The results of Thursday’s local elections failed to produce a clear winner, with Labour and the Conservatives neck and neck in the BBC’s projected national vote share.
Labour has lost some ground since last year but the party’s leader Jeremy Corbyn still hailed a “solid set of results”. He said his party was “well placed to fight and win the next general election”.
So what would happen if the UK voted on parliamentary seats tomorrow?
The latest polls give the Tories a very narrow lead. When YouGov asked 1,585 adults which party they would vote for in an election tomorrow, 29% said Conservative, 28% said Labour and 6% said the Liberal Democrats.
The survey, commissioned by The Times, found that 37% of voters thought Theresa May would make a better prime minister than Corbyn, while 27% thought the opposite. The remainder were unsure.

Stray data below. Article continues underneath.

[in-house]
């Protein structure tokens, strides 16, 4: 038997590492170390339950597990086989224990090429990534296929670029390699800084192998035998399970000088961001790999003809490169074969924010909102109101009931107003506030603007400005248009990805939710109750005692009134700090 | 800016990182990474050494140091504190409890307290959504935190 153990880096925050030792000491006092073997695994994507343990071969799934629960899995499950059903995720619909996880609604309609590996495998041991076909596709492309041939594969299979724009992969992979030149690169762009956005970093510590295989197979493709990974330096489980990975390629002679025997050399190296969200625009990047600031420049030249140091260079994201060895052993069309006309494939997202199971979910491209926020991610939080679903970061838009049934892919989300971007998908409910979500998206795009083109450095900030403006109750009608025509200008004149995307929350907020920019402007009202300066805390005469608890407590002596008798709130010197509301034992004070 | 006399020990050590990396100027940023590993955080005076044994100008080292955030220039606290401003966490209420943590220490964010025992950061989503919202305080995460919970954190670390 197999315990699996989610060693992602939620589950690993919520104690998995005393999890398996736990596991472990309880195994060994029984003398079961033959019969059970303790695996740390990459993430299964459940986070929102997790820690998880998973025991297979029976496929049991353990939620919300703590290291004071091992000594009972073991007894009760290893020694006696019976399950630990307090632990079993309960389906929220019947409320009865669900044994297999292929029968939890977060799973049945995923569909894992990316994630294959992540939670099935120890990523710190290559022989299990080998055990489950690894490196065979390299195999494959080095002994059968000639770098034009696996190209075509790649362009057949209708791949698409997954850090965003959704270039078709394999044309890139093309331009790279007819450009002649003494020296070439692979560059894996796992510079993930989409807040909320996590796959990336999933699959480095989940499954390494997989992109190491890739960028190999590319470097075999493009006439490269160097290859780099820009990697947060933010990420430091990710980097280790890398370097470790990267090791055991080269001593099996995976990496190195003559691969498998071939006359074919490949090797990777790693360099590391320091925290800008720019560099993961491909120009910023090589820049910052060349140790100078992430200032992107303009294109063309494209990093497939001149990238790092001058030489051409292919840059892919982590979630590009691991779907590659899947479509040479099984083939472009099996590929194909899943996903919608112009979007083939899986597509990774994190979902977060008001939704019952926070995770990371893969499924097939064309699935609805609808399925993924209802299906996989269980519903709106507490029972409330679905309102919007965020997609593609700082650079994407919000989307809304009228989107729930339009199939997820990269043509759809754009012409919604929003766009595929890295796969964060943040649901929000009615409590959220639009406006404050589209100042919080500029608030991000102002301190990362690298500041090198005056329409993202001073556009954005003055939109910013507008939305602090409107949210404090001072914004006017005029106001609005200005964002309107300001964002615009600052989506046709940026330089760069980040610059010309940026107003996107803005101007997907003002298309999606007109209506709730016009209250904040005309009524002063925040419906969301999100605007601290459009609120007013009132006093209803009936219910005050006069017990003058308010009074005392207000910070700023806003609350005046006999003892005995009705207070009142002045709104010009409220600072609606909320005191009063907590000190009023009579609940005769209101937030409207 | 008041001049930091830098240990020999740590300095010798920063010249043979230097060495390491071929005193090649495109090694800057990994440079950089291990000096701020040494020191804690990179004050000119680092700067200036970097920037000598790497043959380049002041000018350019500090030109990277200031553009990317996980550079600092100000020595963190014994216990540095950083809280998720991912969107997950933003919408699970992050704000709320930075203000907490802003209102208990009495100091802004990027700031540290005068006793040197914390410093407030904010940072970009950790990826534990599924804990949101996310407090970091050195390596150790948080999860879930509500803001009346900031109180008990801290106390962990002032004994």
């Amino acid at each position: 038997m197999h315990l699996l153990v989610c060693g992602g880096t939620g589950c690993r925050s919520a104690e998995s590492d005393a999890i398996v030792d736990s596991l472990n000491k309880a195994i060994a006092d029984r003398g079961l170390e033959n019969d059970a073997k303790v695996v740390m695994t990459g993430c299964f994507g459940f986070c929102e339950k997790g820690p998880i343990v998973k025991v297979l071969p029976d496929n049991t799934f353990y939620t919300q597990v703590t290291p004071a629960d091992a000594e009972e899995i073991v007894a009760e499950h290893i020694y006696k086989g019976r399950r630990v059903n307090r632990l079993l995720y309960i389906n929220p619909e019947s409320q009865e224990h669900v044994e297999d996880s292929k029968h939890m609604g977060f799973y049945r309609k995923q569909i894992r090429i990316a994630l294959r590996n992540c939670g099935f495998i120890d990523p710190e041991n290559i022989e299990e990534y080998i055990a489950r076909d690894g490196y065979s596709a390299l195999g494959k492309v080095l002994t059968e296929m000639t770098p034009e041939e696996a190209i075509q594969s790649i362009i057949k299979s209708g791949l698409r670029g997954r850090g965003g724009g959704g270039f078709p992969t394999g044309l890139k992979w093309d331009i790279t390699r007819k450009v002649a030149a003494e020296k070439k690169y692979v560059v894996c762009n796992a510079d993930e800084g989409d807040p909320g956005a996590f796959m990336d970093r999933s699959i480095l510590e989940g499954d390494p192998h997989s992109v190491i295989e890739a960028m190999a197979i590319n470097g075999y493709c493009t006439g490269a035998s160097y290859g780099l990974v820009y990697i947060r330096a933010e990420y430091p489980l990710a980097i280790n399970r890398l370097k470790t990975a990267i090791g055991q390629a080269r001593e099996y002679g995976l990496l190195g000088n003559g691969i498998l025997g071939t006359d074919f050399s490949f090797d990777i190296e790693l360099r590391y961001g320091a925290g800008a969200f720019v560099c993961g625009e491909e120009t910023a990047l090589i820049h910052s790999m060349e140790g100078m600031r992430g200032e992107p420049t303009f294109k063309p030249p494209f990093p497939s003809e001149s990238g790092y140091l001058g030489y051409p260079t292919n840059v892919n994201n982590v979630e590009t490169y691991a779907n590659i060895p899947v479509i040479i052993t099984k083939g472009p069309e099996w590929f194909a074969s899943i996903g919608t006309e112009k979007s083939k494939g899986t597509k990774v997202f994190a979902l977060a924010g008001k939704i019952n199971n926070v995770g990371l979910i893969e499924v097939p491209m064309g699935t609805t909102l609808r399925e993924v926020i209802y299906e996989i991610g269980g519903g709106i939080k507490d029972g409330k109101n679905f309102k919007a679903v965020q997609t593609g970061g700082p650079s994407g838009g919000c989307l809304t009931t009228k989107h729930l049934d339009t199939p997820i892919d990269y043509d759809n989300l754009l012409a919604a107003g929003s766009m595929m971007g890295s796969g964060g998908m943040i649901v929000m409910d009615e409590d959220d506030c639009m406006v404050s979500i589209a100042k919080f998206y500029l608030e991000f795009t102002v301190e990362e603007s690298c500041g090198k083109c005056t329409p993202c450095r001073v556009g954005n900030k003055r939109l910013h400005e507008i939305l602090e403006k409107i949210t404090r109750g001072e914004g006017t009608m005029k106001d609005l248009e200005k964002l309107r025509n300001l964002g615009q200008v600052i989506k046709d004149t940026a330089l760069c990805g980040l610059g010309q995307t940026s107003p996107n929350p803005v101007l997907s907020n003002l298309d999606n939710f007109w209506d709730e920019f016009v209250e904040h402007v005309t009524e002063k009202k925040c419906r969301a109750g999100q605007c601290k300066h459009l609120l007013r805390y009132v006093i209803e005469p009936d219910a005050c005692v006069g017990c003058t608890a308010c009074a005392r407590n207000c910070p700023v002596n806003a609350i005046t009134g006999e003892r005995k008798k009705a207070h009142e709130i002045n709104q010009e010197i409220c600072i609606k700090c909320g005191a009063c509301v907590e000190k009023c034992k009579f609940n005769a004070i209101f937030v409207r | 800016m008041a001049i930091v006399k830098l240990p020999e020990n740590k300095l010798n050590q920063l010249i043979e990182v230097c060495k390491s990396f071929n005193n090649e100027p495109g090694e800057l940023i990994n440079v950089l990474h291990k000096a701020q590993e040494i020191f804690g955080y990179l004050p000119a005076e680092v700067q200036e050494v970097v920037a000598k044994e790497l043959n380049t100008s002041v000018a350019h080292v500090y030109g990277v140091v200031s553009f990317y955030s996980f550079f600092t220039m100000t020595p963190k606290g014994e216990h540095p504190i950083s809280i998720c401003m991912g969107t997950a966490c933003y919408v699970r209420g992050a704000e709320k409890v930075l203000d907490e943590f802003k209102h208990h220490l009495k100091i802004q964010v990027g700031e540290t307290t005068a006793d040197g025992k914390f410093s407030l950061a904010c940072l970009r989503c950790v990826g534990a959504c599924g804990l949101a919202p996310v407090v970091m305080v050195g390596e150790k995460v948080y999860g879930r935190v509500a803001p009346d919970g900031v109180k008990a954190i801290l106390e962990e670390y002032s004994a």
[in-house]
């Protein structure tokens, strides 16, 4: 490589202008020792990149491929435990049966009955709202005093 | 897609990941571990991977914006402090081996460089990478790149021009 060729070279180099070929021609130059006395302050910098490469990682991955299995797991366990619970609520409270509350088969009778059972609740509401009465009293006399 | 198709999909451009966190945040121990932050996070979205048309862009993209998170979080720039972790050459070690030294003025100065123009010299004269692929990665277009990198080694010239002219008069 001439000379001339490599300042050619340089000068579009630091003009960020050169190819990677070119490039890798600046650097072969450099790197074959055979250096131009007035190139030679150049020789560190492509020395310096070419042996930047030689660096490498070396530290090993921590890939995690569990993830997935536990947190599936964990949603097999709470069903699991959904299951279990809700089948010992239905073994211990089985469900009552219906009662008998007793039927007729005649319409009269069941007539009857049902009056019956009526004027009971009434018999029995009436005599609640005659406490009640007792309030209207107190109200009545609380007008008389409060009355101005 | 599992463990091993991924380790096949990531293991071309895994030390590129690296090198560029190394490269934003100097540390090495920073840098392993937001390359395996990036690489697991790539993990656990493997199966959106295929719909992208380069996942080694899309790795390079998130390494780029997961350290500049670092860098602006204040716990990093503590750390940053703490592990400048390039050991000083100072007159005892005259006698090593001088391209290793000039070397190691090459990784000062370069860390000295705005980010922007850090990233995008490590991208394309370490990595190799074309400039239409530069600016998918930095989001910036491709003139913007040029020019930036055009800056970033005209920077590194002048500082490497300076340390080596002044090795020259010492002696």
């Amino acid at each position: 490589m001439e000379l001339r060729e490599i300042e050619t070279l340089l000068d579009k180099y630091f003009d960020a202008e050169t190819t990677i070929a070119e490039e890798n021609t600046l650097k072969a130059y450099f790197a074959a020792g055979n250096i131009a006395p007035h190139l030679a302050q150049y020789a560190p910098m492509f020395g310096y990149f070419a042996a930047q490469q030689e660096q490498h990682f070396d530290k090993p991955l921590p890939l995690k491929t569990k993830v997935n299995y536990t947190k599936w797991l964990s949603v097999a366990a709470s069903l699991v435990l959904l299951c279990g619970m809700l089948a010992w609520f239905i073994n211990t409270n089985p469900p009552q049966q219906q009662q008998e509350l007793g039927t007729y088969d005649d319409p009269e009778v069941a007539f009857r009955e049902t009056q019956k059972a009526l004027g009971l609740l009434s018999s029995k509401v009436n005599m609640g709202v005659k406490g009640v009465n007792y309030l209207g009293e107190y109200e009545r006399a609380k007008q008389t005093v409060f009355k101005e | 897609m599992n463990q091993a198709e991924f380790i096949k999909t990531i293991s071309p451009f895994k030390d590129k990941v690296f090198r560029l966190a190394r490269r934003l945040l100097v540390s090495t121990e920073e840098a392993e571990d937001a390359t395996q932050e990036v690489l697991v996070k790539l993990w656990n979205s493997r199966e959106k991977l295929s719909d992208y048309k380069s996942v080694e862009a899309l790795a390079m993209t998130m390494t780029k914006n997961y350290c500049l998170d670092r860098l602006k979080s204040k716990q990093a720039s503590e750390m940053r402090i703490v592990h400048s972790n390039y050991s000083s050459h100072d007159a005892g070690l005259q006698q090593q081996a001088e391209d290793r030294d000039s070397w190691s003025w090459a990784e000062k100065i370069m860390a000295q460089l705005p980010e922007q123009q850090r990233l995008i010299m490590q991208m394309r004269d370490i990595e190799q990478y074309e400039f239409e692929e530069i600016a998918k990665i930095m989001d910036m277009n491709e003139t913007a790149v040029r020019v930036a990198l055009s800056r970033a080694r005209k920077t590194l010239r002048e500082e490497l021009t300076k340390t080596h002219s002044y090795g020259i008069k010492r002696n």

According to a projection by the broadcaster’s elections analyst Michael Thrasher, the Conservatives would have 296 seats, Labour 270, the SNP 35, the Lib Dems 26 and other parties 23.
“Labour did not achieve the gains on 3 May typically required to be confident of forming a government at the next general election, let alone winning a majority,” says the New Statesman. But the magazine says the Tories would be complacent to think the UK had reached “peak Corbyn”.
The New Statesman points out that Labour has achieved its best result in London since 1971. It says the party realises it now needs to focus on provincial towns.
The Ukip vote seems to have “unwound to the Tories but not us”, says LabourList, with a “rather disappointing performance in Leave-voting middle-sized towns and post-industrial areas in the Midlands and North”.
The site notes that the Lib Dems are also making a “limited recovery” of the territory they held in big cities before the coalition.
“Unfortunately we can’t win a general election without winning in areas like Amber Valley, Nuneaton, Redditch and Worcester,” it concludes.